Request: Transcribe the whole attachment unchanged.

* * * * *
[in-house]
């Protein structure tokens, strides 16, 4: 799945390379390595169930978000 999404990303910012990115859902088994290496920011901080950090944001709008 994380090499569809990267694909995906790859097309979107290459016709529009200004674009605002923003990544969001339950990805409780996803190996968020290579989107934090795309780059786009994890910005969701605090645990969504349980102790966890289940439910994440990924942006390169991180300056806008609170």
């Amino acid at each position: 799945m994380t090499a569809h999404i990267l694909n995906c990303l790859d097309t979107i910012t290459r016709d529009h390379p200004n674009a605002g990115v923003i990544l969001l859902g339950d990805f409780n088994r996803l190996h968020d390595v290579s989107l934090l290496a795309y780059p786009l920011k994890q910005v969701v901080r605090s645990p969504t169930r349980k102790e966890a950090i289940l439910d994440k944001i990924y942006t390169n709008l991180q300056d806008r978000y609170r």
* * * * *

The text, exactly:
[in-house]
């Protein structure tokens, strides 16, 4: 799945390379390595169930978000 999404990303910012990115859902088994290496920011901080950090944001709008 994380090499569809990267694909995906790859097309979107290459016709529009200004674009605002923003990544969001339950990805409780996803190996968020290579989107934090795309780059786009994890910005969701605090645990969504349980102790966890289940439910994440990924942006390169991180300056806008609170």
């Amino acid at each position: 799945m994380t090499a569809h999404i990267l694909n995906c990303l790859d097309t979107i910012t290459r016709d529009h390379p200004n674009a605002g990115v923003i990544l969001l859902g339950d990805f409780n088994r996803l190996h968020d390595v290579s989107l934090l290496a795309y780059p786009l920011k994890q910005v969701v901080r605090s645990p969504t169930r349980k102790e966890a950090i289940l439910d994440k944001i990924y942006t390169n709008l991180q300056d806008r978000y609170r």